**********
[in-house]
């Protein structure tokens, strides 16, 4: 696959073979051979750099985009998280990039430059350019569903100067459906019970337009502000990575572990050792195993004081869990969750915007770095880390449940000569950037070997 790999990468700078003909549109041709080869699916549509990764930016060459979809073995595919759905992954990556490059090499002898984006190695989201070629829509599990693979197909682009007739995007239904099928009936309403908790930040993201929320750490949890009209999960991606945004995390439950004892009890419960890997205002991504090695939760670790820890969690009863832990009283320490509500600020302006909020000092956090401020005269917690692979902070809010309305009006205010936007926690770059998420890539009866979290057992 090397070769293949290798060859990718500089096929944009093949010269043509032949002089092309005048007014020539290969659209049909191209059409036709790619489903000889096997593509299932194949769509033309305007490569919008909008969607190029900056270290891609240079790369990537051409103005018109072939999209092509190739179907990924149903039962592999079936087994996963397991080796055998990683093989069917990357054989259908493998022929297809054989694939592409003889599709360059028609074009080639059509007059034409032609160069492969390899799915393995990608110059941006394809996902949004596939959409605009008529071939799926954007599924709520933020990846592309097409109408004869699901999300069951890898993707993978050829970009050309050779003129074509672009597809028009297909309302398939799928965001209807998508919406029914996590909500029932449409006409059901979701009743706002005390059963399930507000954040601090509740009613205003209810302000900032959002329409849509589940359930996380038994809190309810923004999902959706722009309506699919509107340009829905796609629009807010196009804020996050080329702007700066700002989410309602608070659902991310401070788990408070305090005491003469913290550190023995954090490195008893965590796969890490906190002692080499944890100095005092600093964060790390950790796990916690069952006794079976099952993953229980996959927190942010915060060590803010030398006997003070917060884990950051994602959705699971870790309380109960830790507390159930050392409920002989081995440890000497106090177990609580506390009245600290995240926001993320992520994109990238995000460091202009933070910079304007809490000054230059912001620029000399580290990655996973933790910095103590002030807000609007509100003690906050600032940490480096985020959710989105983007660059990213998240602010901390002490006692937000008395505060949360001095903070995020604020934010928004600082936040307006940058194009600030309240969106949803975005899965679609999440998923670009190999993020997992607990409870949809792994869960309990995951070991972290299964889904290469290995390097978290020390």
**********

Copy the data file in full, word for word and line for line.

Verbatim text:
[in-house]
């Protein structure tokens, strides 16, 4: 696959073979051979750099985009998280990039430059350019569903100067459906019970337009502000990575572990050792195993004081869990969750915007770095880390449940000569950037070997 790999990468700078003909549109041709080869699916549509990764930016060459979809073995595919759905992954990556490059090499002898984006190695989201070629829509599990693979197909682009007739995007239904099928009936309403908790930040993201929320750490949890009209999960991606945004995390439950004892009890419960890997205002991504090695939760670790820890969690009863832990009283320490509500600020302006909020000092956090401020005269917690692979902070809010309305009006205010936007926690770059998420890539009866979290057992 090397070769293949290798060859990718500089096929944009093949010269043509032949002089092309005048007014020539290969659209049909191209059409036709790619489903000889096997593509299932194949769509033309305007490569919008909008969607190029900056270290891609240079790369990537051409103005018109072939999209092509190739179907990924149903039962592999079936087994996963397991080796055998990683093989069917990357054989259908493998022929297809054989694939592409003889599709360059028609074009080639059509007059034409032609160069492969390899799915393995990608110059941006394809996902949004596939959409605009008529071939799926954007599924709520933020990846592309097409109408004869699901999300069951890898993707993978050829970009050309050779003129074509672009597809028009297909309302398939799928965001209807998508919406029914996590909500029932449409006409059901979701009743706002005390059963399930507000954040601090509740009613205003209810302000900032959002329409849509589940359930996380038994809190309810923004999902959706722009309506699919509107340009829905796609629009807010196009804020996050080329702007700066700002989410309602608070659902991310401070788990408070305090005491003469913290550190023995954090490195008893965590796969890490906190002692080499944890100095005092600093964060790390950790796990916690069952006794079976099952993953229980996959927190942010915060060590803010030398006997003070917060884990950051994602959705699971870790309380109960830790507390159930050392409920002989081995440890000497106090177990609580506390009245600290995240926001993320992520994109990238995000460091202009933070910079304007809490000054230059912001620029000399580290990655996973933790910095103590002030807000609007509100003690906050600032940490480096985020959710989105983007660059990213998240602010901390002490006692937000008395505060949360001095903070995020604020934010928004600082936040307006940058194009600030309240969106949803975005899965679609999440998923670009190999993020997992607990409870949809792994869960309990995951070991972290299964889904290469290995390097978290020390």